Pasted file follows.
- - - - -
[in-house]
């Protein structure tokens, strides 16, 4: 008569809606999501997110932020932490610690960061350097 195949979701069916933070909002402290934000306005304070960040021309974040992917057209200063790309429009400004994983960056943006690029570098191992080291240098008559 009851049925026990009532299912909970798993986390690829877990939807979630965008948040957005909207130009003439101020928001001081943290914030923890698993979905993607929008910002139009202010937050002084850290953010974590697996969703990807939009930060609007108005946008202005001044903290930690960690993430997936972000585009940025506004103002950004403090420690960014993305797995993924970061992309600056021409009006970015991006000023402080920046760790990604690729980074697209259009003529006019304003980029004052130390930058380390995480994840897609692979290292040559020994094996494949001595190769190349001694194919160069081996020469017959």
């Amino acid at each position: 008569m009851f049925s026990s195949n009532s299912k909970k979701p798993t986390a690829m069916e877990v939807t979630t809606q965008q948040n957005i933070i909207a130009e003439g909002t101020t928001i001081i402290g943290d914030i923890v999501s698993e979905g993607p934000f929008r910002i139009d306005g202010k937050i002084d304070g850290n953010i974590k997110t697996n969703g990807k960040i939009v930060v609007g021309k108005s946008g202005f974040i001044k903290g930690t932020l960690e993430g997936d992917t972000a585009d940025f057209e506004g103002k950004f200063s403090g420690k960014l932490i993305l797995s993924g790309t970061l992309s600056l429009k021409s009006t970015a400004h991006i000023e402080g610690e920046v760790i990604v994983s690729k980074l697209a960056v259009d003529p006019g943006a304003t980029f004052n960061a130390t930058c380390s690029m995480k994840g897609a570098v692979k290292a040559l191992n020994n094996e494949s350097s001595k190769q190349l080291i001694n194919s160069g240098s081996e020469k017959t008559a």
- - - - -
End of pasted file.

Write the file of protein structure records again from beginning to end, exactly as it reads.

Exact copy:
[in-house]
């Protein structure tokens, strides 16, 4: 008569809606999501997110932020932490610690960061350097 195949979701069916933070909002402290934000306005304070960040021309974040992917057209200063790309429009400004994983960056943006690029570098191992080291240098008559 009851049925026990009532299912909970798993986390690829877990939807979630965008948040957005909207130009003439101020928001001081943290914030923890698993979905993607929008910002139009202010937050002084850290953010974590697996969703990807939009930060609007108005946008202005001044903290930690960690993430997936972000585009940025506004103002950004403090420690960014993305797995993924970061992309600056021409009006970015991006000023402080920046760790990604690729980074697209259009003529006019304003980029004052130390930058380390995480994840897609692979290292040559020994094996494949001595190769190349001694194919160069081996020469017959």
């Amino acid at each position: 008569m009851f049925s026990s195949n009532s299912k909970k979701p798993t986390a690829m069916e877990v939807t979630t809606q965008q948040n957005i933070i909207a130009e003439g909002t101020t928001i001081i402290g943290d914030i923890v999501s698993e979905g993607p934000f929008r910002i139009d306005g202010k937050i002084d304070g850290n953010i974590k997110t697996n969703g990807k960040i939009v930060v609007g021309k108005s946008g202005f974040i001044k903290g930690t932020l960690e993430g997936d992917t972000a585009d940025f057209e506004g103002k950004f200063s403090g420690k960014l932490i993305l797995s993924g790309t970061l992309s600056l429009k021409s009006t970015a400004h991006i000023e402080g610690e920046v760790i990604v994983s690729k980074l697209a960056v259009d003529p006019g943006a304003t980029f004052n960061a130390t930058c380390s690029m995480k994840g897609a570098v692979k290292a040559l191992n020994n094996e494949s350097s001595k190769q190349l080291i001694n194919s160069g240098s081996e020469k017959t008559a």